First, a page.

Please use this identifier to cite or link to this item:
Full metadata record
DC FieldValueLanguage
dc.creatorJorge Gato
dc.creatorAnne Marie Fontaine
dc.description.abstractThe present study aimed to characterize beliefs surrounding the sexual and gender development of children adopted by lesbian and gay couples. Participants were 768 Portuguese university students. Using a quasiexperimental design, participants were presented with identical descriptions of a couple interested in adopting a child, manipulating couple sexual orientation and child gender. Participants were then asked to anticipate three aspects of the sexual and gender development of the adopted child: sexual orientation, gender role behavior, and gender identity. MANOVAs and follow-up ANOVAs were conducted in order to analyze the data. Results indicated that participants, particularly males, considered children adopted by either lesbian or gay couples to have a lower probability of developing a normative sexual and gender identity than children adopted by heterosexual couples. Both men and women considered that children would emulate the sexual orientation of their same-sex parents, and that a boy's gender role behavior was more at risk if he was adopted by a lesbian couple. Moreover, men were apprehensive about the gender role behavior of a boy adopted by a gay male couple. Overall, these results indicate persistence of biased evaluations of the sexual and gender development of children adopted by lesbian and gay parents. Furthermore, both gender of the participant and gender of the child play an important role in these evaluations. Results are discussed and interpreted as a way of doing gender in the context of hegemonic masculinity.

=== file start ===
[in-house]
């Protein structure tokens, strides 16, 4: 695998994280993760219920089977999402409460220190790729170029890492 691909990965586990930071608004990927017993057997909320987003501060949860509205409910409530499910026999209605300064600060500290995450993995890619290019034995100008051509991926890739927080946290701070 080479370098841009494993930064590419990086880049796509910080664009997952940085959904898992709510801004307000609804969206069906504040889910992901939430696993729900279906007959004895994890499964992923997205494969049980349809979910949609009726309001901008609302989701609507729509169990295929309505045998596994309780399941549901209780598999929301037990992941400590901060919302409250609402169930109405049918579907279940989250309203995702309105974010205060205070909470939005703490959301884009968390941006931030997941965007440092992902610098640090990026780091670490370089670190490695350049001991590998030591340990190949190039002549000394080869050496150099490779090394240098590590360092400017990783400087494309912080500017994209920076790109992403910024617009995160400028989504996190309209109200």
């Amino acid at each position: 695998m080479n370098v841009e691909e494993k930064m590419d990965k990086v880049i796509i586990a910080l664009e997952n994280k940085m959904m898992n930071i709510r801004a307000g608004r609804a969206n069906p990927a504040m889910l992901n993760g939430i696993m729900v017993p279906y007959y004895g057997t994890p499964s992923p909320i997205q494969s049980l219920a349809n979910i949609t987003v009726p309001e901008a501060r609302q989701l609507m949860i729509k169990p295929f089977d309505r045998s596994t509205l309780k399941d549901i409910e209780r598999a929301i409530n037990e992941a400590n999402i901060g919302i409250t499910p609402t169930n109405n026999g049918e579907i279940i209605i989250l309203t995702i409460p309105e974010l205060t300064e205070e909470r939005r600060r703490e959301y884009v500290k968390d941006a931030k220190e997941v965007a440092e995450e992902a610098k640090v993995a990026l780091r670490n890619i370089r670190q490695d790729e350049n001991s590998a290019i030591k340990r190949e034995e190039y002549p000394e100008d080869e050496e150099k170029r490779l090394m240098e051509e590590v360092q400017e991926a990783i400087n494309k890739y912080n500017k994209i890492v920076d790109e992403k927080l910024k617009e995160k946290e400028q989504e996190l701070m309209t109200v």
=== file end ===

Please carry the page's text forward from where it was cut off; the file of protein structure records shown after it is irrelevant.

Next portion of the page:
dc.titleAnticipation of the sexual and gender development of children adopted by same-sex couples
dc.typeArtigo em Revista Científica Internacional
dc.contributor.uportoFaculdade de Psicologia e de Ciências da Educação
Appears in Collections:FPCEUP - Artigo em Revista Científica Internacional

Files in This Item:
File Description SizeFormat 
  Restricted Access
177.3 kBAdobe PDF    Request a copy from the Author(s)

Items in DSpace are protected by copyright, with all rights reserved, unless otherwise indicated.